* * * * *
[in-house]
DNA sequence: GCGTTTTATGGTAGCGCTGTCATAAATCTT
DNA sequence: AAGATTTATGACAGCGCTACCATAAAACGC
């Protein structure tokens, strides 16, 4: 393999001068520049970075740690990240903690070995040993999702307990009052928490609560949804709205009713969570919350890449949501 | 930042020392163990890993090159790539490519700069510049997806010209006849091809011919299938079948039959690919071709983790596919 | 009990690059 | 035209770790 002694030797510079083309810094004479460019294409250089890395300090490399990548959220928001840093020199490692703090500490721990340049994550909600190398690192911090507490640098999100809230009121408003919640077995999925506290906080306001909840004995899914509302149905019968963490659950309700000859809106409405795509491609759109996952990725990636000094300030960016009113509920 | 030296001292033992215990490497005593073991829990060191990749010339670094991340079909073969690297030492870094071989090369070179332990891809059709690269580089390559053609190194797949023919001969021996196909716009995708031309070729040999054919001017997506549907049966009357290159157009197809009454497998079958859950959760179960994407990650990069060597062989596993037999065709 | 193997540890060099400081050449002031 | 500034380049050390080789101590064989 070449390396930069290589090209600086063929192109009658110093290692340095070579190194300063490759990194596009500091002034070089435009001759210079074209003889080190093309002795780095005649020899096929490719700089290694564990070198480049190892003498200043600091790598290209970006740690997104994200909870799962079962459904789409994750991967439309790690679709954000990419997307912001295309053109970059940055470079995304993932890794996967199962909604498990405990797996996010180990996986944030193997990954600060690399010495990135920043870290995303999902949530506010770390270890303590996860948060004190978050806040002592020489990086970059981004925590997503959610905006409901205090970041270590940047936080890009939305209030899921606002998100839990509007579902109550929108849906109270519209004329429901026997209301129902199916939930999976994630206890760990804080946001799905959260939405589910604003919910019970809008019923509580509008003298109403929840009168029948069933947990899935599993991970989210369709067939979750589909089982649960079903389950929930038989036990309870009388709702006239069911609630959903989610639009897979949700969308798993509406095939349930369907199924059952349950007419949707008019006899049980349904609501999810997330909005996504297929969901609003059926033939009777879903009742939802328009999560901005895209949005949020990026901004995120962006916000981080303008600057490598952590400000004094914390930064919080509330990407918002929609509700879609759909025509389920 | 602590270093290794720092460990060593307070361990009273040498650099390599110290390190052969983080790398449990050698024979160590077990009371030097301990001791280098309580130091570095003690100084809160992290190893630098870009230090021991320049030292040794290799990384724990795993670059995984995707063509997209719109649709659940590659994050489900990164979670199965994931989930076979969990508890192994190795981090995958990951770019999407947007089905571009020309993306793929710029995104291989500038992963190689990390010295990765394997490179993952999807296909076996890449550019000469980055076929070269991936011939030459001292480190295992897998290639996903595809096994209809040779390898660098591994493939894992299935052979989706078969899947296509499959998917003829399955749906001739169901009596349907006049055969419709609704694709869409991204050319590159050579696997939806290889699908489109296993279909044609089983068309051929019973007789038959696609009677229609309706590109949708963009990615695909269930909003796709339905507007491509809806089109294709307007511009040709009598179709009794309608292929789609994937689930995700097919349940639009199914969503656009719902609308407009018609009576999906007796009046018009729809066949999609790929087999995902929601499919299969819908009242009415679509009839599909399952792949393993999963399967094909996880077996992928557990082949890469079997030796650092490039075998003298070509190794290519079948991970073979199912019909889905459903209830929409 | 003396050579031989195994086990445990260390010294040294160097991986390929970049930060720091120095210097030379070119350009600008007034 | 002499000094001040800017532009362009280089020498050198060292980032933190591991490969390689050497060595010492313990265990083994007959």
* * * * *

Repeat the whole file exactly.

[in-house]
DNA sequence: GCGTTTTATGGTAGCGCTGTCATAAATCTT
DNA sequence: AAGATTTATGACAGCGCTACCATAAAACGC
């Protein structure tokens, strides 16, 4: 393999001068520049970075740690990240903690070995040993999702307990009052928490609560949804709205009713969570919350890449949501 | 930042020392163990890993090159790539490519700069510049997806010209006849091809011919299938079948039959690919071709983790596919 | 009990690059 | 035209770790 002694030797510079083309810094004479460019294409250089890395300090490399990548959220928001840093020199490692703090500490721990340049994550909600190398690192911090507490640098999100809230009121408003919640077995999925506290906080306001909840004995899914509302149905019968963490659950309700000859809106409405795509491609759109996952990725990636000094300030960016009113509920 | 030296001292033992215990490497005593073991829990060191990749010339670094991340079909073969690297030492870094071989090369070179332990891809059709690269580089390559053609190194797949023919001969021996196909716009995708031309070729040999054919001017997506549907049966009357290159157009197809009454497998079958859950959760179960994407990650990069060597062989596993037999065709 | 193997540890060099400081050449002031 | 500034380049050390080789101590064989 070449390396930069290589090209600086063929192109009658110093290692340095070579190194300063490759990194596009500091002034070089435009001759210079074209003889080190093309002795780095005649020899096929490719700089290694564990070198480049190892003498200043600091790598290209970006740690997104994200909870799962079962459904789409994750991967439309790690679709954000990419997307912001295309053109970059940055470079995304993932890794996967199962909604498990405990797996996010180990996986944030193997990954600060690399010495990135920043870290995303999902949530506010770390270890303590996860948060004190978050806040002592020489990086970059981004925590997503959610905006409901205090970041270590940047936080890009939305209030899921606002998100839990509007579902109550929108849906109270519209004329429901026997209301129902199916939930999976994630206890760990804080946001799905959260939405589910604003919910019970809008019923509580509008003298109403929840009168029948069933947990899935599993991970989210369709067939979750589909089982649960079903389950929930038989036990309870009388709702006239069911609630959903989610639009897979949700969308798993509406095939349930369907199924059952349950007419949707008019006899049980349904609501999810997330909005996504297929969901609003059926033939009777879903009742939802328009999560901005895209949005949020990026901004995120962006916000981080303008600057490598952590400000004094914390930064919080509330990407918002929609509700879609759909025509389920 | 602590270093290794720092460990060593307070361990009273040498650099390599110290390190052969983080790398449990050698024979160590077990009371030097301990001791280098309580130091570095003690100084809160992290190893630098870009230090021991320049030292040794290799990384724990795993670059995984995707063509997209719109649709659940590659994050489900990164979670199965994931989930076979969990508890192994190795981090995958990951770019999407947007089905571009020309993306793929710029995104291989500038992963190689990390010295990765394997490179993952999807296909076996890449550019000469980055076929070269991936011939030459001292480190295992897998290639996903595809096994209809040779390898660098591994493939894992299935052979989706078969899947296509499959998917003829399955749906001739169901009596349907006049055969419709609704694709869409991204050319590159050579696997939806290889699908489109296993279909044609089983068309051929019973007789038959696609009677229609309706590109949708963009990615695909269930909003796709339905507007491509809806089109294709307007511009040709009598179709009794309608292929789609994937689930995700097919349940639009199914969503656009719902609308407009018609009576999906007796009046018009729809066949999609790929087999995902929601499919299969819908009242009415679509009839599909399952792949393993999963399967094909996880077996992928557990082949890469079997030796650092490039075998003298070509190794290519079948991970073979199912019909889905459903209830929409 | 003396050579031989195994086990445990260390010294040294160097991986390929970049930060720091120095210097030379070119350009600008007034 | 002499000094001040800017532009362009280089020498050198060292980032933190591991490969390689050497060595010492313990265990083994007959």